In any other city, such a sight might have been surprising. But in Italy, and particularly in the region of Liguria, where Genoa is located, the population of wild boars has been increasing at such a rapid rate that these incidents are now common. Across the country, it’s estimated that the population has risen from 600,000 to 1m over the past decade.

But while wild boars may look comically out of place trotting about the city, it’s actually a natural result of the way people have migrated – and the wars they have fought – over the course of recent history.

Making a comeback

A species native to Europe, the wild boar (or “cinghiale”, in Italian) largely disappeared from its historical territories during the 18th and 19th centuries. Their decline was widely attributed to the combined effects of habitat change, competition for space and resources and, of course, hunting.

Wild boars were a prized quarry, revered for their ferocity – and the danger involved in pursuing them. According to local folklore from the region of Liguria, the last truly wild boar was hunted and killed in 1814, in the province of Savona.

After an absence of more than a century, wild boar began to return to Liguria, and to the neighbouring region of Piedmont. A further influx occurred during World War I, when it’s believed that military activities in the south-east of France forced parts of the population back into Italy over the Alps.

Although hunting fraternities were quick to augment this fledgling population with wild boars transported from elsewhere, the return of the species was primarily due to natural causes. From the 1950s onwards, traditional agricultural practices were abandoned as more and more people moved from rural towns into the cities. This meant that large areas of formerly cultivated terraces and pastures were rapidly overgrown, fast becoming dense secondary woodlands.

A city gone wild

This spontaneous “rewilding” has become a controversial issue in the region. Many conservationists and environmental organisations consider the region’s return to a “wild state” a success. But others believe that the encroaching wilderness signals a loss of traditional woodland knowledge and a reduction of biodiversity, associated with the pastures and meadows.


The province of Genoa is among the areas most densely populated by wild boar in Italy, with an estimated 25 boar per 10km². Rewilding processes have brought woodlands to the city limits, blurring the boundary between rural and urban areas. The species has expanded beyond the hinterlands, colonising highly urbanised, densely populated city spaces in Genoa, drawn by the abundance of food waste created by humans.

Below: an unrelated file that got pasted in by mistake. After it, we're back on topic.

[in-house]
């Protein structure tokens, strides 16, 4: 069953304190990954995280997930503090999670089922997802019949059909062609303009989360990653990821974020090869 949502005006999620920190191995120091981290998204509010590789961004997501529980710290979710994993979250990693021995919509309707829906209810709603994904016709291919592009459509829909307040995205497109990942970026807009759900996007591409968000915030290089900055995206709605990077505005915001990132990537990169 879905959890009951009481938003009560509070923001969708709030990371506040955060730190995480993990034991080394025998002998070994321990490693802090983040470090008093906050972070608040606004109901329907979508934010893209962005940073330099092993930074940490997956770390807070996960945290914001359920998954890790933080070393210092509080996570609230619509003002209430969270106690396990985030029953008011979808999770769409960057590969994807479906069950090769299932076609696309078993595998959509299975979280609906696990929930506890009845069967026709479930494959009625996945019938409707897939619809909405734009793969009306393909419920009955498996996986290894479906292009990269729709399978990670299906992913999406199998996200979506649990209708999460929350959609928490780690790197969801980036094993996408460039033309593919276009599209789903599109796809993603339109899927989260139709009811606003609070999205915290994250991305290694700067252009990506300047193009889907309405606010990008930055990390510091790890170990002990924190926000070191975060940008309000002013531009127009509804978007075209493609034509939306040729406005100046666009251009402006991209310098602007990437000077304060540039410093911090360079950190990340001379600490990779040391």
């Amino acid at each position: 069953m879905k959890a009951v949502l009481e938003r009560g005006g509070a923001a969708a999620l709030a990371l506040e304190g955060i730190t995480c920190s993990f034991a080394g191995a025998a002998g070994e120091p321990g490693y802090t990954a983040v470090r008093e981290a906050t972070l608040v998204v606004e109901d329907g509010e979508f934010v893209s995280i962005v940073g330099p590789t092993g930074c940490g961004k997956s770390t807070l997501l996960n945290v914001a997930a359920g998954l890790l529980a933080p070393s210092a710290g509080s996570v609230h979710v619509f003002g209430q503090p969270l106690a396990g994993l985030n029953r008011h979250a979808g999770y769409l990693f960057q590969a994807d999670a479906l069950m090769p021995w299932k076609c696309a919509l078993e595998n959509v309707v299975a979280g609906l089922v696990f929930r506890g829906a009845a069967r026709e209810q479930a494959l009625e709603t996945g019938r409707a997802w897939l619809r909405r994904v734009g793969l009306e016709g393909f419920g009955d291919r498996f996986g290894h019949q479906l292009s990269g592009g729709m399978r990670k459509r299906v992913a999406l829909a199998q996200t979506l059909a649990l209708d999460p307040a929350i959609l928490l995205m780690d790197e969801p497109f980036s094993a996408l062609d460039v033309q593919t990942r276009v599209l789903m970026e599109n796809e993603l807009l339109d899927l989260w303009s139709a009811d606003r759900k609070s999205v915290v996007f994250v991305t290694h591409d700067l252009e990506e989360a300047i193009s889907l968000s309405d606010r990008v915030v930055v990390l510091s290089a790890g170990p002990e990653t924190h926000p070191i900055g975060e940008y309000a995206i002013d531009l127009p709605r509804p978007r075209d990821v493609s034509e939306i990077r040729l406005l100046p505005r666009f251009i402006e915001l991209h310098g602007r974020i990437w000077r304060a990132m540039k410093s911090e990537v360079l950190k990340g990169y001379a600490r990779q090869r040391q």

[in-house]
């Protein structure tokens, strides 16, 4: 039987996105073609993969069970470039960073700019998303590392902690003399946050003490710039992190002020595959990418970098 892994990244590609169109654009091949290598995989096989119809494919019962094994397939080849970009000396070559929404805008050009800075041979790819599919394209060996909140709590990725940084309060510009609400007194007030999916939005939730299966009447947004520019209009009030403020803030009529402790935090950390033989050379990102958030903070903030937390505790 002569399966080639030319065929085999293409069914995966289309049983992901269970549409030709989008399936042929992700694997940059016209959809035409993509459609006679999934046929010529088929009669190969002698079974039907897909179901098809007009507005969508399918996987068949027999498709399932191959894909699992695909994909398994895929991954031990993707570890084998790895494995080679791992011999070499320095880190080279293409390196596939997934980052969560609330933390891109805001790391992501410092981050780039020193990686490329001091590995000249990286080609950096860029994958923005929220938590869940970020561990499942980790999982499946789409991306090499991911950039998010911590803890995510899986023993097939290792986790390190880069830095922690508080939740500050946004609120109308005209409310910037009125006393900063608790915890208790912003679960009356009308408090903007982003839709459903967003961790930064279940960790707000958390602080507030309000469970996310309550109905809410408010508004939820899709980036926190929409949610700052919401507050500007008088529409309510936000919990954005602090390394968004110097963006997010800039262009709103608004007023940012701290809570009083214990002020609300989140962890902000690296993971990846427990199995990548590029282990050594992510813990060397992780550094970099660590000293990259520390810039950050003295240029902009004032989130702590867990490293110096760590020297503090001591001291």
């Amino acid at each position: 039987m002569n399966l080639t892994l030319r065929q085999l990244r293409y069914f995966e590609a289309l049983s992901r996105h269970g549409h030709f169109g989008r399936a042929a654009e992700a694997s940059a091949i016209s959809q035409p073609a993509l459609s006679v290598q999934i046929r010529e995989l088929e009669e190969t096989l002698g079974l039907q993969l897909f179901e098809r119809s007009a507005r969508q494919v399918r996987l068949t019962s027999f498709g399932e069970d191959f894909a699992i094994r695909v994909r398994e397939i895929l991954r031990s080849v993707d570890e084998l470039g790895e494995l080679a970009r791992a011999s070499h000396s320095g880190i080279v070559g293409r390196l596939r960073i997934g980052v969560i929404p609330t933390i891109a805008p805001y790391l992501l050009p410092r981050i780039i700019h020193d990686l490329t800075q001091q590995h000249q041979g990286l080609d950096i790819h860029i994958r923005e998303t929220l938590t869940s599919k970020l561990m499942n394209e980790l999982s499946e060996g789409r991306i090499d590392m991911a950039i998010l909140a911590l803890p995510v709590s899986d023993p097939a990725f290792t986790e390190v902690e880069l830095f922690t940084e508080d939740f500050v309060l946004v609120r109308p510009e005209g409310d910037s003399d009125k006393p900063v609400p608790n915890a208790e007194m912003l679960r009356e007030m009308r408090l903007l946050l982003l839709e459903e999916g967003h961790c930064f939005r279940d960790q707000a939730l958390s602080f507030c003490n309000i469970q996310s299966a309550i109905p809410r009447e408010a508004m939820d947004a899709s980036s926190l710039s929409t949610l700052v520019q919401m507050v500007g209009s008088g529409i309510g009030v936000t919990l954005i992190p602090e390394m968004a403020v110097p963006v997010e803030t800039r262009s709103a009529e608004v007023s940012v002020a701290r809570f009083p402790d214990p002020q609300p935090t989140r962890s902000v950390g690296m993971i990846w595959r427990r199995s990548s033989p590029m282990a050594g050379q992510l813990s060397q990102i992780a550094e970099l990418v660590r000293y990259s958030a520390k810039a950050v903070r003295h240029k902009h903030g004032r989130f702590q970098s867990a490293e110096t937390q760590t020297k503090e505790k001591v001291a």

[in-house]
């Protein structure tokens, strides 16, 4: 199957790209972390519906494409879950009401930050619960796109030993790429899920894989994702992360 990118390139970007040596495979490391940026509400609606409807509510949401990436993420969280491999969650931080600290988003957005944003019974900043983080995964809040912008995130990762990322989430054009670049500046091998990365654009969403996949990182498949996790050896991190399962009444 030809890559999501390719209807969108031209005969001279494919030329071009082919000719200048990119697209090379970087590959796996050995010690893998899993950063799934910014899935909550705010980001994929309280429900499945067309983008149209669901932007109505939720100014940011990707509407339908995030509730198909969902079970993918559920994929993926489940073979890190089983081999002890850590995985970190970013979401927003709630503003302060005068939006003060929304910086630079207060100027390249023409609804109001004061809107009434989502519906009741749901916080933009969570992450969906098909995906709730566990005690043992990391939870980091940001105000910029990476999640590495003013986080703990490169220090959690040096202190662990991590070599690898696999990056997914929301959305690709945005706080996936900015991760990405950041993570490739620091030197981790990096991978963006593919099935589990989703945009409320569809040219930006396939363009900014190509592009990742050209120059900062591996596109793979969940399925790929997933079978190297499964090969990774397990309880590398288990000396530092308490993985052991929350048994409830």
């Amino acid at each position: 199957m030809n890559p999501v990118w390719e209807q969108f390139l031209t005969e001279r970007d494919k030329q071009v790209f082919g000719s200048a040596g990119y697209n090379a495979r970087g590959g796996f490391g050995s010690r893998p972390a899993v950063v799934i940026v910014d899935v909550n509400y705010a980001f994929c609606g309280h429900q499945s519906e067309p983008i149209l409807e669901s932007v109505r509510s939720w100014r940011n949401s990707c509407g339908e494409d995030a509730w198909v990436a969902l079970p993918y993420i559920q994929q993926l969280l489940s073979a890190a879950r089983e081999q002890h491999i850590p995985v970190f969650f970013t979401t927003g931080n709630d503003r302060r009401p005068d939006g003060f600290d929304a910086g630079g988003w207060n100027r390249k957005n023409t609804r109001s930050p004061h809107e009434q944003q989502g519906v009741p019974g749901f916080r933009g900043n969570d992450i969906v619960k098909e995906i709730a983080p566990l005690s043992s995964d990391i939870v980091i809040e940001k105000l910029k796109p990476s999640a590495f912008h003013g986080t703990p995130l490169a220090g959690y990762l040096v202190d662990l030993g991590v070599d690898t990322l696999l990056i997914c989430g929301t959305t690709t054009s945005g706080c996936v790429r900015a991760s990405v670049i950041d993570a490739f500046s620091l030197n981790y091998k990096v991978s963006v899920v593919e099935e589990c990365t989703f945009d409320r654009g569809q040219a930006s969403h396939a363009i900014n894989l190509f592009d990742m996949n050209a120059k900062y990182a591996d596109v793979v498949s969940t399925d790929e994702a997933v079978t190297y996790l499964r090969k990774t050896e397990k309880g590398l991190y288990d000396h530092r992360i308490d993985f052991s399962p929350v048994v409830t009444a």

In 2009, the infamous boar Pierino made his home at Righi, on the outskirts of Genoa, where he was routinely fed with focaccia by enthusiasts. Today, a family of wild boar call the Albergo dei Poveri – a historical hostel for the Genoese poor in the city centre – their home.

But while their antics are often recorded and shared with glee on social media, the threats posed by the presence of wild animals has become a preoccupation for the city’s municipal administration.

Boorish behaviour

Wild boar have been involved in a number of traffic accidents, and have proven to be particularly dangerous when with their young, attacking dogs and even people. The city council in Genoa has put forward many proposals to reduce the number of animals in the city, ranging from forced removals, to sterilisation, increased attention to waste disposal and approved hunts. About 90 wild boar were reportedly culled in 2018.

Needless to say, each of these measures has been hotly debated. Animal advocacy groups staunchly oppose the proposals, and sometimes obstruct the authorities’ attempts to take action, often sending patrols to care for the animals, and even give them names. But other residents are displeased with the animals’ presence in the city, and have consulted with the council on how to address the problems that they cause.

And so Genoa continues to grapple with thorny issues surrounding the presence of wild boar in the city, with the city authorities seeking to resolve a polemical issue that embroils the lives of animals and humans alike. So far, a collective, coherent and communally agreeable strategy has proven evasive; one that considers the need for public safety, hygiene and health with the ethical responsibilities towards to wild boar themselves.

Meanwhile, the animals themselves continue to lounge and forage beneath the Ponte Gerolamo Serra and elsewhere, bringing a little of the wilderness into the city.

The Conversation

Robert Hearn, Assistant Professor in Human Geography, University of Nottingham.

This article is republished from The Conversation under a Creative Commons license. Read the original article.